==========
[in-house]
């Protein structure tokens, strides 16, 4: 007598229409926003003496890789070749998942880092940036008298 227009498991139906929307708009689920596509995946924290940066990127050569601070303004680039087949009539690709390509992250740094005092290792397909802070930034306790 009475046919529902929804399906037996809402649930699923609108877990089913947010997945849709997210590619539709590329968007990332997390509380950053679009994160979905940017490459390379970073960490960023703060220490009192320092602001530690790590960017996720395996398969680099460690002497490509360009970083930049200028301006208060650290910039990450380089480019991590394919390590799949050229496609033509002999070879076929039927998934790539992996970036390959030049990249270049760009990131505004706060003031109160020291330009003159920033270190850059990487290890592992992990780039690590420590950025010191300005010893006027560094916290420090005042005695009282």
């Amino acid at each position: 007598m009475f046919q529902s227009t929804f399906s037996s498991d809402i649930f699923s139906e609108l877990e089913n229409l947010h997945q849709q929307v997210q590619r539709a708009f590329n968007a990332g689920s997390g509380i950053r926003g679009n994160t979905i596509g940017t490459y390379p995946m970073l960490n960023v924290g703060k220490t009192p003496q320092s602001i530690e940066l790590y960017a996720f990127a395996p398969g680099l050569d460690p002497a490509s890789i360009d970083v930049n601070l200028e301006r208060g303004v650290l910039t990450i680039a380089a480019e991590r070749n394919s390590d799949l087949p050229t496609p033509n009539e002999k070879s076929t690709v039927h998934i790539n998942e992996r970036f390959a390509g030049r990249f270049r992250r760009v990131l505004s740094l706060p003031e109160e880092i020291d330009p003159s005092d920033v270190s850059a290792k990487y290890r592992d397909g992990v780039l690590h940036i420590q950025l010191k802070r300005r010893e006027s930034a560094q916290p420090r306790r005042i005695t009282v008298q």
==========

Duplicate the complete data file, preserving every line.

[in-house]
């Protein structure tokens, strides 16, 4: 007598229409926003003496890789070749998942880092940036008298 227009498991139906929307708009689920596509995946924290940066990127050569601070303004680039087949009539690709390509992250740094005092290792397909802070930034306790 009475046919529902929804399906037996809402649930699923609108877990089913947010997945849709997210590619539709590329968007990332997390509380950053679009994160979905940017490459390379970073960490960023703060220490009192320092602001530690790590960017996720395996398969680099460690002497490509360009970083930049200028301006208060650290910039990450380089480019991590394919390590799949050229496609033509002999070879076929039927998934790539992996970036390959030049990249270049760009990131505004706060003031109160020291330009003159920033270190850059990487290890592992992990780039690590420590950025010191300005010893006027560094916290420090005042005695009282």
């Amino acid at each position: 007598m009475f046919q529902s227009t929804f399906s037996s498991d809402i649930f699923s139906e609108l877990e089913n229409l947010h997945q849709q929307v997210q590619r539709a708009f590329n968007a990332g689920s997390g509380i950053r926003g679009n994160t979905i596509g940017t490459y390379p995946m970073l960490n960023v924290g703060k220490t009192p003496q320092s602001i530690e940066l790590y960017a996720f990127a395996p398969g680099l050569d460690p002497a490509s890789i360009d970083v930049n601070l200028e301006r208060g303004v650290l910039t990450i680039a380089a480019e991590r070749n394919s390590d799949l087949p050229t496609p033509n009539e002999k070879s076929t690709v039927h998934i790539n998942e992996r970036f390959a390509g030049r990249f270049r992250r760009v990131l505004s740094l706060p003031e109160e880092i020291d330009p003159s005092d920033v270190s850059a290792k990487y290890r592992d397909g992990v780039l690590h940036i420590q950025l010191k802070r300005r010893e006027s930034a560094q916290p420090r306790r005042i005695t009282v008298q």